In 2010, Kalil was named a first alternate, but was added to the roster after Giants center Shaun O'Hara pulled out.

In 2011, Kalil received a franchise tag from the Carolina Panthers.[6]

On August 19, 2011, the Panthers signed Kalil to a six-year $49 million deal, making him the highest paid center in NFL history.[7] He was selected to the Pro Bowl as the starting center of the NFC team.

On February 7, 2016, Kalil was part of the Panthers team that played in Super Bowl 50. In the game, the Panthers fell to the Denver Broncos by a score of 24–10.[8]

It was announced on December 23, 2015 that Kalil was one of ten players on the Carolina Panthers voted into the 2016 Pro Bowl, making it his fifth appearance.[9] He could not play in the Pro Bowl due to the Panthers appearance in Super Bowl 50. For the 2015 season, PFF rated Kalil as the third-best run-blocking center in the NFL.[10] He was ranked 79th by his fellow players on the NFL Top 100 Players of 2016.[11]

On June 6, 2016, Kalil signed a two-year extension with the Panthers.[12] He had been dealing with a shoulder injury for several weeks before leaving the Week 11 game against the New Orleans Saints. He was placed on injured reserve on November 29, 2016, ending his season.[13]

In 2017, Kalil started only six games after dealing with a neck injury for most of the season.

On December 31, 2018, Kalil announced his retirement from the NFL after 12 seasons.[14][15]

New York Jets[edit]

On August 1, 2019, Kalil came out of his brief retirement to sign a one-year contract with the New York Jets.[16]

Personal life[edit]

Kalil and his wife, Natalie, a former USC cheerleader,[1] have two daughters.[17]

Kalil has interests in the film industry, having made claymation films as a child and worked with fellow USC-alumnus Will Ferrell on a football training spoof for the NFL Network. In June 2016, Deadline Hollywood announced he will serve as an executive producer along with Dwayne Johnson producing Sony Pictures film "Son of Shaolin." Kalil financed production of the underlying graphic novel through his Strange Turn Entertainment banner.[18][19]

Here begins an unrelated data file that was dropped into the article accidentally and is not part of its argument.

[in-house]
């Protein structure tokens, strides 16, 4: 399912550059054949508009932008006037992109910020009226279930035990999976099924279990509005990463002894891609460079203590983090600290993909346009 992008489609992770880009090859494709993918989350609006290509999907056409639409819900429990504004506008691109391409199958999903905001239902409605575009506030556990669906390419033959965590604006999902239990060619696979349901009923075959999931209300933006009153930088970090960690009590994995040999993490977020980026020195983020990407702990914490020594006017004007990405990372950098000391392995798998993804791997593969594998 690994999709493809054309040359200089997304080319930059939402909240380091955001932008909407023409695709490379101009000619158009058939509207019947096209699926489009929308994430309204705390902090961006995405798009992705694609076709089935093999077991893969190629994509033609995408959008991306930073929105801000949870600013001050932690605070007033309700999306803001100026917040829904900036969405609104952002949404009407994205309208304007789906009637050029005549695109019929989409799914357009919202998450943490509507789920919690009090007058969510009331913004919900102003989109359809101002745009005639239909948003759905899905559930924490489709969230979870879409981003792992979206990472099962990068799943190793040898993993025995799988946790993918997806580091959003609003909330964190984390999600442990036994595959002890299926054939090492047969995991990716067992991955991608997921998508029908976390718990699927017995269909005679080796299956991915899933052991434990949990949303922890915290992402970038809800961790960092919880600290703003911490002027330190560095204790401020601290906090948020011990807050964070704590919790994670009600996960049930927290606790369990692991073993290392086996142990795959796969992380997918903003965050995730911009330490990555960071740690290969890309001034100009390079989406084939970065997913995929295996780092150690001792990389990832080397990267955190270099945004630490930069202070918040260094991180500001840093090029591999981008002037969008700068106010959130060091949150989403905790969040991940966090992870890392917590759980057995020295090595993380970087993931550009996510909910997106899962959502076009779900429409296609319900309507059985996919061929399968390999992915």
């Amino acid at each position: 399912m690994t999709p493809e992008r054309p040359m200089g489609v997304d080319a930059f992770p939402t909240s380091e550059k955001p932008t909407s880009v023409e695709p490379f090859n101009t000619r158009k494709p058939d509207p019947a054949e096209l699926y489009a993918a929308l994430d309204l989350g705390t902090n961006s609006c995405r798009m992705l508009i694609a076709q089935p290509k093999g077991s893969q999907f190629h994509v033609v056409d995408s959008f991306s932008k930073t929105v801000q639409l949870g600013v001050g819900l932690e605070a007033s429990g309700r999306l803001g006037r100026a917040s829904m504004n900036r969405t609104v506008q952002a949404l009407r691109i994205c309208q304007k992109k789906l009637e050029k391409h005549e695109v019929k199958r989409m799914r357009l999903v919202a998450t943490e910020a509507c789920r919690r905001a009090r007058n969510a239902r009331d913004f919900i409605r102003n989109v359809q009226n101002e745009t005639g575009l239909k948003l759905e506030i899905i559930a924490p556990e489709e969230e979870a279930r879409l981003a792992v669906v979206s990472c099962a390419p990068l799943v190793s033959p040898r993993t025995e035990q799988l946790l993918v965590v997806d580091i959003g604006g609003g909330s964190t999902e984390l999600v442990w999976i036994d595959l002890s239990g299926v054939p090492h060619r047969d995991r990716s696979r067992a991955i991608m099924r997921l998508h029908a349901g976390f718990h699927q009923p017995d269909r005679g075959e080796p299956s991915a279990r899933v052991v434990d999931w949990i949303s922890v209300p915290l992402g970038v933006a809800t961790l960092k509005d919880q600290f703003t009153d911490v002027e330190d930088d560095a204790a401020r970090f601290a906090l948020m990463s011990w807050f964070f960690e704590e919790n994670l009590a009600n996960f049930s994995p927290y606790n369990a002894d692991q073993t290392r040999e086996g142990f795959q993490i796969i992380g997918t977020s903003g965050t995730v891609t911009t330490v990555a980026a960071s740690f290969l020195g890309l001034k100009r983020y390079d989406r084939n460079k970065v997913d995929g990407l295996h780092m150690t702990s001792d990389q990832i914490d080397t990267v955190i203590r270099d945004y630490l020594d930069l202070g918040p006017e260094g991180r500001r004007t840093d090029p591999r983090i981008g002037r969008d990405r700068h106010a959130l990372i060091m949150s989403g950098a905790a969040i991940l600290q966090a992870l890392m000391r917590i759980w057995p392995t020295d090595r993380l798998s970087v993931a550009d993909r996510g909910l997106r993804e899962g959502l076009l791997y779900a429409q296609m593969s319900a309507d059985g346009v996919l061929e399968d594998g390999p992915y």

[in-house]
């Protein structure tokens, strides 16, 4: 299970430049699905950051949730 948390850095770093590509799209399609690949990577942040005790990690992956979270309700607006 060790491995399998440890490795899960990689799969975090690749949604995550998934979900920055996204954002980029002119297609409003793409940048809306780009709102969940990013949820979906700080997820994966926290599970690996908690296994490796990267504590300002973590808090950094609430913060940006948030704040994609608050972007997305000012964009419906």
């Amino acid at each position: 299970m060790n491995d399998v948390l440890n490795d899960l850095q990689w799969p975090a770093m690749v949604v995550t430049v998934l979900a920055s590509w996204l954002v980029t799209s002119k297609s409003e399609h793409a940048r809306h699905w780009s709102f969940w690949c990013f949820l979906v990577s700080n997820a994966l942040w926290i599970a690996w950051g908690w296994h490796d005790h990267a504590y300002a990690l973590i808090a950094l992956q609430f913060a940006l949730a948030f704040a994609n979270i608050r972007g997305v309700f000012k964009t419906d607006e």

Notes[edit]

  1. ^ a b "Working the room". Los Angeles Times. April 27, 2007.
  2. ^ Bill Voth (March 9, 2017). "Kalils Set to Become First Brothers on Same Offensive Line in 24 Years". blackandbluereview.com. Retrieved May 18, 2017.
  3. ^ "Kalil brothers face each other for first time". Star Tribune. October 12, 2013.
  4. ^ . 2006 All-Pac-10 team Archived January 25, 2007, at the Wayback Machine, scout.com, November 27, 2006.
  5. ^ USC's Kalil is making his move, Los Angeles Times, April 27, 2007.
  6. ^ Dator, James (February 22, 2011). "Panthers placing franchise tag on C Ryan Kalil". Cat Scratch Reader. Retrieved June 8, 2016.
  7. ^ Mortensen, Chris (August 20, 2011). "Sources: Panthers lock up Ryan Kalil". ESPN.com. Retrieved January 18, 2016.
  8. ^ "Super Bowl 50 - Denver Broncos vs. Carolina Panthers - February 7th, 2016". Pro-Football-Reference.com. Retrieved September 2, 2017.
  9. ^ "Panthers have NFL-best 10 players selected for Pro Bowl". USAToday.com. December 23, 2015. Retrieved January 18, 2016.
  10. ^ "10 big-name NFL players that missed PFF's Top 101". www.profootballfocus.com. Retrieved June 8, 2016.
  11. ^ NFL Top 100 Players of 2016 - No. 79 Ryan Kalil
  12. ^ Triplett, Mike (June 6, 2016). "Panthers sign Pro Bowl center Kalil to extension". ESPN.com. Retrieved June 8, 2016.
  13. ^ Henson, Max (November 29, 2016). "Ryan Kalil, Gino Gradkowski placed on IR". Panthers.com.
  14. ^ Henson, Max (December 30, 2018). "Ryan Kalil "empties the tank" in his final game". Panthers.com.
  15. ^ "Longtime Panthers choose their way to say goodbye, or not. But they do it with a win". charlotteobserver. Retrieved December 31, 2018.
  16. ^ Patra, Kevin (August 1, 2019). "Ryan Kalil comes out of retirement to join N.Y. Jets". NFL.com.
  17. ^ "Carolina Panther Ryan Kalil reflects on being a dad". WCNC-TV. June 14, 2016.
  18. ^ "Ryan Kalil Adding Executive Producer to His Growing Résumé". June 23, 2016. Retrieved July 9, 2016.
  19. ^ Jr, Mike Fleming (June 22, 2016). "Dwayne Johnson Sets Jay Longino Graphic Novel 'Son Of Shaolin' At Sony". Retrieved July 8, 2016.

External links[edit]